During the spring television season, my wife and I became strangely fascinated by the Manhattan real-estate agent Fredrik Eklund, who is featured prominently in Million Dollar Listing: New York, one of Bravo’s many reality-TV forays into the lifestyles of the rich and totally ridiculous. Eklund is long-faced and loose-limbed, with a strong Swedish accent, a permanent tan, and an implausible biography: The son of a prominent Swedish economist and civil servant (“the Alan Greenspan of Sweden,” Eklund dubs his dad), he spent his 20s founding tech startups while moonlighting as a gay porn star (under the pseudonym “Tag Eriksson”), and now has crossed the Atlantic and conquered Manhattan real estate to the tune of millions of dollars in commission fees each year.
To watch him in action — breezing from one startling stateside encounter to the next, the alarming foreigner let loose among the baffled natives — is to encounter something at once exotic and strangely familiar. Midway through the season, the source of the familiarity finally came to me: In his mix of shamelessness, foreignness, and winking mischievousness, Eklund is the closest the real world comes to producing a Sacha Baron Cohen character.
Alas for Cohen himself, those characters have been so successful that they’ve put his own style of reality programming out of business: His face is too famous, his tactics too well-known, the ripest targets too savvy to be ambushed. As Ali G, the faux-gangsta youth broadcaster from Staines-Upon-Thames, he conned major politicos, genuine celebrities, and even United Nations secretaries general into sitting for his interviews. (“We want to say big-up yourself, Boutros-Boutros-Boutros-Boutros Ghali.”) By the time his screamingly gay Austrian fashionista Bruno earned the big-screen treatment, in 2009, he was reduced to tricking redneck hunters and gay-conversion therapists (along with, yes, Congressman Ron Paul) into taking his persona at face value. And now he’s been reduced further still, since his new film, The Dictator, is just a straightforward fish-out-of-water comedy with no documentary elements at all.
Well, tyrant-out-of-water comedy, at least. Cohen plays Admiral General Aladeen, the dictator of Wadiya, a North African autocracy located along the Red Sea somewhere between Egypt and Sudan. Part Qaddafi, part Ahmadinejad, Aladeen has a vast beard and a vaster ego: When he isn’t paying celebrities a fortune to fly in and sleep with him (Megan Fox makes a cameo appearance in what I hope is a more mercenary version of herself), he’s plotting to build a nuclear program capable of delivering energy and prosperity to his peo . . . okay, fine, capable of wiping Israel off the map. (In a speech to his nation, he tries to promise that the nukes will be used for peaceful purposes, only to dissolve into giggles halfway through.)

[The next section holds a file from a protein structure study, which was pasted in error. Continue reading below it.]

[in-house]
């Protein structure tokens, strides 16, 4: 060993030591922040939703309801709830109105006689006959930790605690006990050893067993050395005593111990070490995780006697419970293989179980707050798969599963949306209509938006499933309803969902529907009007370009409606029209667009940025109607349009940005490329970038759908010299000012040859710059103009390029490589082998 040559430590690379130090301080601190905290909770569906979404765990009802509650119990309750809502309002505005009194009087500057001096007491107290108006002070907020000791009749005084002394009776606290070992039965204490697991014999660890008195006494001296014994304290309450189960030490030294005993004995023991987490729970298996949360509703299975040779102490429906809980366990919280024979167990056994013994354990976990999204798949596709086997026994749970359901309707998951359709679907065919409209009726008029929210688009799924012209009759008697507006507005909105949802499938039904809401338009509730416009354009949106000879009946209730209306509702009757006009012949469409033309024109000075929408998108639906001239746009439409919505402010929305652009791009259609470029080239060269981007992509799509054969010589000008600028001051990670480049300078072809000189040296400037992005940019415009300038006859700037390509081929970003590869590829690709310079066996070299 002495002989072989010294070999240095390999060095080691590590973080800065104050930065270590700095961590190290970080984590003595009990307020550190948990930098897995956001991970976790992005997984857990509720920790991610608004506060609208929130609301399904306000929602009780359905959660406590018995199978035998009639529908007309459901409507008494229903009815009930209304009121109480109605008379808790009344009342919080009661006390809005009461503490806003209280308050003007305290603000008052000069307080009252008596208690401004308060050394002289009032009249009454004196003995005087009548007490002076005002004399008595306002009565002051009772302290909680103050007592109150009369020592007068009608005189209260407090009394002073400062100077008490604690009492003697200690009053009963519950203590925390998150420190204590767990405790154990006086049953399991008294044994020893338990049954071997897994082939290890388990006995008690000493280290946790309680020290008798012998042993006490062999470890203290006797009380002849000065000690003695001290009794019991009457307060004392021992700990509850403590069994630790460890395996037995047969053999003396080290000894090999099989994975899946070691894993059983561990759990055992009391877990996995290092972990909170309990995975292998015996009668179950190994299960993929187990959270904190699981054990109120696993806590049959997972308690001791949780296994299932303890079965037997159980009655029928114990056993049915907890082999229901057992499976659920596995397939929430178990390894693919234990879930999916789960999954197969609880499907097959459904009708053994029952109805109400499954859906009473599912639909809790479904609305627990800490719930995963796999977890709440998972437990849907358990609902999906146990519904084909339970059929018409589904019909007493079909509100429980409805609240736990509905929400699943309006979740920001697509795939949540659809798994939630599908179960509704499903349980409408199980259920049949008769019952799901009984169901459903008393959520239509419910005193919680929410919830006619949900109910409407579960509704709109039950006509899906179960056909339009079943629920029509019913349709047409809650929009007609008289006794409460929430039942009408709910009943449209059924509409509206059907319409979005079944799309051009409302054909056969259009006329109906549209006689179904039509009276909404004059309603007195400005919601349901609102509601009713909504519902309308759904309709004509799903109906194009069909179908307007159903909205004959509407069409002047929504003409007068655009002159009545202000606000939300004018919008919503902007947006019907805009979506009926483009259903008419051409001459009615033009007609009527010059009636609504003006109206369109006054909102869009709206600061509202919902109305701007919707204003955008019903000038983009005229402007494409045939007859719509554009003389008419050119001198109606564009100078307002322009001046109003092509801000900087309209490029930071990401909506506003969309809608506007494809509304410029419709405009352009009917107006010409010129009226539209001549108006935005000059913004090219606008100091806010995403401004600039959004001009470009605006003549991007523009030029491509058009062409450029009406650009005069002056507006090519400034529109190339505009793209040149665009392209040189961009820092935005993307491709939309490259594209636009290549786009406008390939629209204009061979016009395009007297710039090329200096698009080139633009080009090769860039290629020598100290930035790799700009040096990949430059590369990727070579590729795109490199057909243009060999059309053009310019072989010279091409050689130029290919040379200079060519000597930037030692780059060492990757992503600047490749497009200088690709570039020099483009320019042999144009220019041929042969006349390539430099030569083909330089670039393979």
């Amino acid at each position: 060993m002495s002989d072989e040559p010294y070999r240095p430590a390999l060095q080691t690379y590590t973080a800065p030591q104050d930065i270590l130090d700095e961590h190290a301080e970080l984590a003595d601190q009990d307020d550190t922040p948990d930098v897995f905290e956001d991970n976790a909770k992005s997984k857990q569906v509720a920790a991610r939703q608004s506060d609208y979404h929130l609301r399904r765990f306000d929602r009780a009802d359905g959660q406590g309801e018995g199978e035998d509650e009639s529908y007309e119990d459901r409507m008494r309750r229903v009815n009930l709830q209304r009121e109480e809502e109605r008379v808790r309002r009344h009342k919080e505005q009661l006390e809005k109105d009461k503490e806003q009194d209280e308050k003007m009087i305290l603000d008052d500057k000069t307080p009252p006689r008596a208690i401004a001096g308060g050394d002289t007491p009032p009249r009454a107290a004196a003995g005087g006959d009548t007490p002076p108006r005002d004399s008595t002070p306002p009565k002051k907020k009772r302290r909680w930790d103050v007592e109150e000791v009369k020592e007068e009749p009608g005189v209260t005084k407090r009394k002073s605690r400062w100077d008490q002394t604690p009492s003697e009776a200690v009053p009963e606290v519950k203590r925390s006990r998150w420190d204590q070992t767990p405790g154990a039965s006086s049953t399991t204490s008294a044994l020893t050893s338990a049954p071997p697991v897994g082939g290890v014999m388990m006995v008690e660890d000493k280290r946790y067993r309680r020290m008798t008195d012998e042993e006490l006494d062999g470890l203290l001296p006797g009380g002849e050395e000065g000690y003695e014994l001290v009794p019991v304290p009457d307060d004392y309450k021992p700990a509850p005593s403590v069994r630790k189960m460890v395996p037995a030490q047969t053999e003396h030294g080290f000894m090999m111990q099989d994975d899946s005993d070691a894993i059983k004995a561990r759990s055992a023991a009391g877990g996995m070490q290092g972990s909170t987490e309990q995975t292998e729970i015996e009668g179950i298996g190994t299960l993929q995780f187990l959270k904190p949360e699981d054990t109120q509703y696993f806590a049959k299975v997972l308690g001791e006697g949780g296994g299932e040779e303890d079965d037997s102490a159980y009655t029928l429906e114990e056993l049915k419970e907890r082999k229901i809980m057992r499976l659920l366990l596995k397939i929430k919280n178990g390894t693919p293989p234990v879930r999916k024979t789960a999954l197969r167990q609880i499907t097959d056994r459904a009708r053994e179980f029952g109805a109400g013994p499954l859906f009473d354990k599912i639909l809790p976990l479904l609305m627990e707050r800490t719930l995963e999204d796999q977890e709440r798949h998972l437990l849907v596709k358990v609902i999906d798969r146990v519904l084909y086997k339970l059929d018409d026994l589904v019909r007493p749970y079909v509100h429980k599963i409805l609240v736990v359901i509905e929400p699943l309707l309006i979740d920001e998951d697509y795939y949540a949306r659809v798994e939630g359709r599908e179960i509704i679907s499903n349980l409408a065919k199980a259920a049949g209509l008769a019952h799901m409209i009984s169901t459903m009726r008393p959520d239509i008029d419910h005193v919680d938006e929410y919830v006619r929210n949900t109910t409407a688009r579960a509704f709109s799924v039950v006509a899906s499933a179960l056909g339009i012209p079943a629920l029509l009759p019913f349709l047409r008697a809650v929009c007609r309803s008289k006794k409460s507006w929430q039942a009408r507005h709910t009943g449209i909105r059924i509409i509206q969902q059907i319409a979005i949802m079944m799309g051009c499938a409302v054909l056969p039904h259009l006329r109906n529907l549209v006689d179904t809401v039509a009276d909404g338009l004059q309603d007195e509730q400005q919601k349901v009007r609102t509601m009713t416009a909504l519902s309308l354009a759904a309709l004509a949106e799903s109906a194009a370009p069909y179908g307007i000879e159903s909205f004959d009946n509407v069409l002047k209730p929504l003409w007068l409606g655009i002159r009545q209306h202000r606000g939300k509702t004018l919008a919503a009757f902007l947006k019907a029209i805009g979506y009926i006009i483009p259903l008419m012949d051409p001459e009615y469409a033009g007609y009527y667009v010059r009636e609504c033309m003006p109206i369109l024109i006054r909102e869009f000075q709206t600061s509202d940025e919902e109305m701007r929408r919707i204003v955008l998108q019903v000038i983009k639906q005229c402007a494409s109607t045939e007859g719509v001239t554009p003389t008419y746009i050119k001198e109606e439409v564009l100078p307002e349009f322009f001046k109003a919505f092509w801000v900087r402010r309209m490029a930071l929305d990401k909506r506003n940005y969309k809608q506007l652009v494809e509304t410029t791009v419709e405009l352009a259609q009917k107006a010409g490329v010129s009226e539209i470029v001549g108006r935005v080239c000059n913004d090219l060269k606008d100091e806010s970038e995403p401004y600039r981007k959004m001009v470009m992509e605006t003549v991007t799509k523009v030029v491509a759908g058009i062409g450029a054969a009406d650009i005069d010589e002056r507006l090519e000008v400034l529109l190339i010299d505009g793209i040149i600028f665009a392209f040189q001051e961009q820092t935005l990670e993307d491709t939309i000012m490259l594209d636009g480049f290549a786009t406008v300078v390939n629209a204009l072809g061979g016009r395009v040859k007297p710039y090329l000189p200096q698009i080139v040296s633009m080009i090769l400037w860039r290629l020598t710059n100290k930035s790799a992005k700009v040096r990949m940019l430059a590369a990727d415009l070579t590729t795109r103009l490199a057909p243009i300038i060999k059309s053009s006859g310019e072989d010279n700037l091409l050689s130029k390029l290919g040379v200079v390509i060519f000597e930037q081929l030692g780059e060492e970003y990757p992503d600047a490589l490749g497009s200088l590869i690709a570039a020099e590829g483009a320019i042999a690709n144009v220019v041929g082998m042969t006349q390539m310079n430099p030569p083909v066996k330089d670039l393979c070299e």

#page#Faced with this clear and present danger, the Western powers threaten sanctions and airstrikes unless Aladeen agrees to address the United Nations and explain himself. On the trip to New York, though, his ambitious uncle Tamir (Ben Kingsley) executes a Ruritanian maneuver, kidnapping the dictator and replacing him with his double, a cretinous shepherd from the Wadiyan hinterland, who is induced to promise democratic elections to a relieved international community, and the rights to the Wadiyan oil fields to Tamir’s Russian, American, and Chinese business partners.
The real dictator, meanwhile, slips his uncle’s net and ends up wandering in New York City, where he finds shelter in a Brooklyn organic co-op run by Zoey (Anna Faris), a wide-eyed peacenik who assumes that Aladeen is a Wadiyan dissident. What follows will be predictable to fans of Ali G, Borat, and Bruno. The foreigner behaves outrageously, spewing forth a stream of racist, sexist, and anti-Semitic provocations: Zoey is a “lesbian hobbit,” blacks are “sub-Saharans,” a baby born unexpectedly in the store is greeted with “Bad news, it’s a girl — where’s the trash can?” And the Americans react with an extraordinary amount of tolerance and forbearance — which, in turn, only encourages his provocations further.
The difference, though, is that this time the Americans, too, are actors following a script. Cohen’s earlier films were often quease-inducing because of the lose-lose choice they offered the people caught up in them (too much rudeness made them look like creeps, but too much politeness or enthusiasm implicated them in his characters’ bigotry). But they also carried an anything-can-happen frisson that kept you watching, even against your better judgment. Whereas in The Dictator, you know that anything can’t happen, because the actors are all following a script. Zoey and her friends have to tolerate Aladeen, and then she eventually has to develop feelings for him, because that’s what the story says she has to do.
And while Cohen himself is still very funny, that story — the inevitable romance, the inevitable counter-coup against Amir — is deadly dull. You don’t watch a Sacha Baron Cohen film for the plot, and The Dictator has far too much of it: It ends up part caper movie, part political satire, and the capering is pointless and the satire less than biting. Cohen had a good run with this approach to comedy, but he needs to reinvent himself, and just taking his existing shock-the-bourgeoisie shtick into scripted films is not the reinvention that he needs.